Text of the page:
Yeah, it’s, it used to be harder than it is today, because I think everyone, humans just in general, see the change, it’s just inevitable. And so more and more companies are leaning into the fact that they need to change. But one of the things that we helped them do is, because we have companies that are at different levels of change. And you have to crawl and then you have to walk, and then you, and then you can run. And I think it’s really important to set a multi year plan, usually a three to five year plan for how to change. This way, it doesn’t seem so overwhelming, that the change needs to happen right now. And the other thing that we do is in just in change management, when we’re working side by side with a marketing organization, we’re typically considered a member of their team. And so we’re there. We’re like the, I like to call it the production concierge, of, of, of advertising production. As a, as a concierge, you know, you go up to the concierge and say, “Well, where should I go for dinner? And what should I do?” And so we are, we are there to answer their questions. But mostly, we are there to guide them so that as they make decisions, they’re making informed decisions that they feel confident in. And we can also point out when they’re, when they’re kind of defaulting to what they knew, versus what they should be doing going forward. Like that’s, that’s a way we were trained, you know, 20 years ago, when we were, you know, in university. And as the industry has changed so much, those things we learned back then don’t work anymore. And we have to rethink the way that we show up. And we rethink the way we engage our partners, rethink the way we think about our campaigns.

Elin Barton  23:05

Change is inevitable, and it does feel like it’s happening very fast these days. But you’re right, you know, with a plan, we can all calm down. Just approach it systematically. That makes a lot of sense. So do you want to shift gears and talk about a big new thing for you, a big change, I guess, and your book, and you have this book that’s just come out. So tell us about the book.

Jillian Gibbs  23:30

Well, I would say this book has been the it’s been. I’ve been teaching for, I don’t know, long time, 30 years, to marketers how they can best contribute to the creative production process. Like this book doesn’t teach them how to be a producer. It teaches them how to be a great partner to their creative and production service companies. And it is part, it’s the official book of APR’s masterclass. But I would say you know, why now? This book, it’s the timing is so important. And I’m gonna read you something that I wrote in the book it says, “In today’s fast-paced and evolving creative marketing industry, there can be many creators, from influencers to Super Bowl creators, directors, you know, of all different levels, using a variety of approaches to produce content. Brands are producing documentaries today, films. And it’s more important than ever for marketers to have a better understanding of this type of investment, the risks, taking more control of the management of content creation, and delivering great creative work efficiently and effectively.” That’s what this book does. It solves for when a marketer gets involved in any type of film, video, photography production, how they can get the most out of it, and how their partners can give them what they need.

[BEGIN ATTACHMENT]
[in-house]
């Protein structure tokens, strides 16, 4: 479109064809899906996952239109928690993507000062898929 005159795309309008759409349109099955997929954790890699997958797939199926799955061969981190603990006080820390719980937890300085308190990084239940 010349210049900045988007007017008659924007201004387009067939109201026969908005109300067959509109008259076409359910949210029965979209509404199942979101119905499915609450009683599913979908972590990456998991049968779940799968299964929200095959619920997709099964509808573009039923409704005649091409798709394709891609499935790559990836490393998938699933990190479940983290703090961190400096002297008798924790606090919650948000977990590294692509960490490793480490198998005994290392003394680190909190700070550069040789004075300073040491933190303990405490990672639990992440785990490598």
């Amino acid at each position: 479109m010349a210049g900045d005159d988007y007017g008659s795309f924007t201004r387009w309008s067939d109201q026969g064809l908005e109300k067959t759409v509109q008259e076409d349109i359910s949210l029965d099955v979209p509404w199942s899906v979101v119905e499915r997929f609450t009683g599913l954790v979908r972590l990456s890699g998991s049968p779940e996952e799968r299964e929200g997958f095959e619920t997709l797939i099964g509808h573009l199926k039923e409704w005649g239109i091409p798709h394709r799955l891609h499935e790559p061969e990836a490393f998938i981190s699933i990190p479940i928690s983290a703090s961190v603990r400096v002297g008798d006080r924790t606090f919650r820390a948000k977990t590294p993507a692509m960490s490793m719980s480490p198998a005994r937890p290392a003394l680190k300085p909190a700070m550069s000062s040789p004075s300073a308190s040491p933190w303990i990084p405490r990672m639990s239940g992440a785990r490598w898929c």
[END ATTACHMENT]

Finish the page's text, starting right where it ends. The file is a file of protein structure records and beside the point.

Elin Barton  24:58

So, so this book is for anybody in the field who wants to advance or come into the field? Is it also for people that are entering the workforce?

Jillian Gibbs  25:09

Yes. So important. I was just talking to someone who, on my team, he came from Mercedes. And he was a digital marketing lead for a long time at Mercedes in which he was promoted to General Manager and was responsible for all the advertising and the events and everything. And he said, if he had had this book, when he moved from being digital into covering the traditional or the film and photography production, he would have, he would have accelerated much faster. He said, this is a this is a godsend. This is something that everyone is going to need, whether you’re a senior, whether you’re a junior, whether you’re just entering the industry. If I could share this, I was talking to a professor at NYU film school. He was one of the people who I gave a pre read to the book. And he said, when the film school students graduate, and they’re placed in jobs at an advertising agency, or at a production company, who works in the advertising industry, or on the client side (because, you know, clients have in house studios now), they are not taken on the journey to transition them from film school to the business world, in the advertising space. And if they read this book, that would be super helpful for them. If they took the masterclass, they would understand that, you know, in film school, you learn how to be a director, right? Well, when you’re in the advertising industry, you’re not, you’re relying on someone else to write the script, someone else to develop the strategy, right, and a producer to pull it all together. You’re just the director in the advertising industry, right? You don’t get to be involved in all those other areas for the most part. And so there’s just a different way of working. So I think anyone in marketing, marketing procurement, business affairs, marketing operations, creative operations, advertising agency, even production side, to understand what the clients are going through, I think this will help all sides of the industry.